Maintaining Your Motivation Level in Golf
Do you lose motivation when you can’t shoot lower score in competition or lower you handicap?
Goals can direct your focus and efforts on a target in the future.
Since long-term goals are typically at the end of a season, losing sight of that goal is quite common.
By adding short-term goals into your goal plan, you can maintain motivation for extended periods.
Long-term goals can lose their motivational power. Training can be a grind. When you practice more than you compete, keeping your eyes on the prize can be difficult.
You can quickly become frustrated when you don’t shoot lower scores or hit bumps in the road. Most golfers are short-sided and need a boost of motivation to maintain their level of effort.
Short-term goals provide intermediate targets. When you accomplish a short-term objective, you feel confident and motivated to move towards the next target.
Short-term goals help you gauge your progress so you can make necessary adjustments to your training if needed.
Short-term goals have several benefits:
- Provide more manageable targets.
- Generate positive emotions with each achieved objective.
- Help create momentum and motivation.
- Keep you focused one task at a time.
- Help you to stay on track.
- Boost your self-confidence.
- Provide you with feedback to measure your progress.
Let’s look at the example of Isabella McCauley. McCauley is a teenage golfer who has qualified for the U.S. Open. In 2021, McCauley became the first woman and youngest ever to win the Minnesota Golf Champions tournament.
McCauley, 17, was the top-ranked high school girls’ player in Minnesota in 2020 and will play for the University of Minnesota Gophers next year. McCauley’s long-term goal is to play professionally, but she focuses on accomplishing one task at a time.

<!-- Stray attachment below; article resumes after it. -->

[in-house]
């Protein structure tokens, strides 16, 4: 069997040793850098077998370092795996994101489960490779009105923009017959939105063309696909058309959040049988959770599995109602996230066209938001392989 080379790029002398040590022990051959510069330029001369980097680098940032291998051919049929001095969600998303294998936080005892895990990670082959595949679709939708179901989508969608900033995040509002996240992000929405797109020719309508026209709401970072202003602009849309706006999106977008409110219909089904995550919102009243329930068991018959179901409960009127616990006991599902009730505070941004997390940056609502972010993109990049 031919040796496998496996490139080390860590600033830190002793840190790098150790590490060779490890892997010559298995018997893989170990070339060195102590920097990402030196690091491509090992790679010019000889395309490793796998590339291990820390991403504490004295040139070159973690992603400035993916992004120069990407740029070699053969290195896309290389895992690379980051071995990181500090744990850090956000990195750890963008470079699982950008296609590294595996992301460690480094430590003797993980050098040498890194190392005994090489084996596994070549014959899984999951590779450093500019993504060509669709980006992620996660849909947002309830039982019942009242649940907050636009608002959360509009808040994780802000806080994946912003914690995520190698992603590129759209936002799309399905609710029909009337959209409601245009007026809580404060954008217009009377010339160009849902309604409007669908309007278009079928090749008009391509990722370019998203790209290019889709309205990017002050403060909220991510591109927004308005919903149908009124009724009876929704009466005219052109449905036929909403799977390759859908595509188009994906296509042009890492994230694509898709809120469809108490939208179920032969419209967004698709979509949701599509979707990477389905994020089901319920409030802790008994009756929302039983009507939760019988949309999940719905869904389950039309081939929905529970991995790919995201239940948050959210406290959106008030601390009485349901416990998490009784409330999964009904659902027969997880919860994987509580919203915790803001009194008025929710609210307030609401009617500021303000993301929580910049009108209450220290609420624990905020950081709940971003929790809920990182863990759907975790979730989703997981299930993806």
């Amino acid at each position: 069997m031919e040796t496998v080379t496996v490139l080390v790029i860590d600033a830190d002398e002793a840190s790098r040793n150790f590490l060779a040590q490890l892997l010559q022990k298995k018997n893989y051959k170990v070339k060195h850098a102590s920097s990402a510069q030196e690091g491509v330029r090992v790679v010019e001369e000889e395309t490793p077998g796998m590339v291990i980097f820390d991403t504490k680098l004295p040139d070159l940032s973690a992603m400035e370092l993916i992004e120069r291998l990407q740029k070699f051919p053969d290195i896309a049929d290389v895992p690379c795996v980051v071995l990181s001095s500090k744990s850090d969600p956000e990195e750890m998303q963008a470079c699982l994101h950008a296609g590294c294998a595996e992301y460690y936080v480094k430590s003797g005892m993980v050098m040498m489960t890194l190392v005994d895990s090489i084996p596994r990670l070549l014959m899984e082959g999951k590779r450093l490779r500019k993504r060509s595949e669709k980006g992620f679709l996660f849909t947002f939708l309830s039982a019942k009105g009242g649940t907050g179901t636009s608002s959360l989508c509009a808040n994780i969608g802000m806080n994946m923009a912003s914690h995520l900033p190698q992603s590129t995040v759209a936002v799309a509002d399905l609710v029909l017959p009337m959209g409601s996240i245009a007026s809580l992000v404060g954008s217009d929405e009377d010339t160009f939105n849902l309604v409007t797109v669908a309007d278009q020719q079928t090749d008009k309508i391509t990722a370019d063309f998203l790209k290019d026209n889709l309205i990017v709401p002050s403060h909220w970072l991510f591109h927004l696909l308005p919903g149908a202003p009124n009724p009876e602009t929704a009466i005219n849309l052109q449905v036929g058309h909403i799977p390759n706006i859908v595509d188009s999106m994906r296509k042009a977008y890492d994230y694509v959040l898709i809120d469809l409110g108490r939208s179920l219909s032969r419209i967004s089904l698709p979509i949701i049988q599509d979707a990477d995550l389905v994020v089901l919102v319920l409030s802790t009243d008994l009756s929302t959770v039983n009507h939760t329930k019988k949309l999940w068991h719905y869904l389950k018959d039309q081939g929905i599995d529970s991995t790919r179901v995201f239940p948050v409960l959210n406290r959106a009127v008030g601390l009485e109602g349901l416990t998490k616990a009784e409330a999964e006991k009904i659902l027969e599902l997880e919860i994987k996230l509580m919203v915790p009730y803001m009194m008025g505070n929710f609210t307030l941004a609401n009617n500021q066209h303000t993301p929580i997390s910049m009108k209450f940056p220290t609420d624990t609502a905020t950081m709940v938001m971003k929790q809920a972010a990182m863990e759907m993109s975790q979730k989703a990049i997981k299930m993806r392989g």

“I would love to turn professional. That’s the goal. But I always take it step by step and never really look too far ahead. I’m committed to playing for the Gophers, and I’m super excited about that, she said.”
Long-term goals are more easily accomplished when broken down into more manageable series of sub-goals.
Each step forward provides feedback, generates positive emotions, sustains motivation, and increases the probability of achieving long-term objectives.
Setting Short-Term Goals
After you set your long-term seasonal goal, break down your goal into smaller chunks. What do you want to improve with your long game, putting, and chipping. How will you measure progress? Good goals measure your improvement or progress.
Identify 3-4 short-term objectives, such as improve touch on the greens, which can bring you closer to your ultimate goal of better putting. In addition, what’s the plan everyday in practice to help you get closer to your goals?
You want to keep in mind your long-term goal but stayed focused on goal getting or accomplishing each smaller goal along the path.
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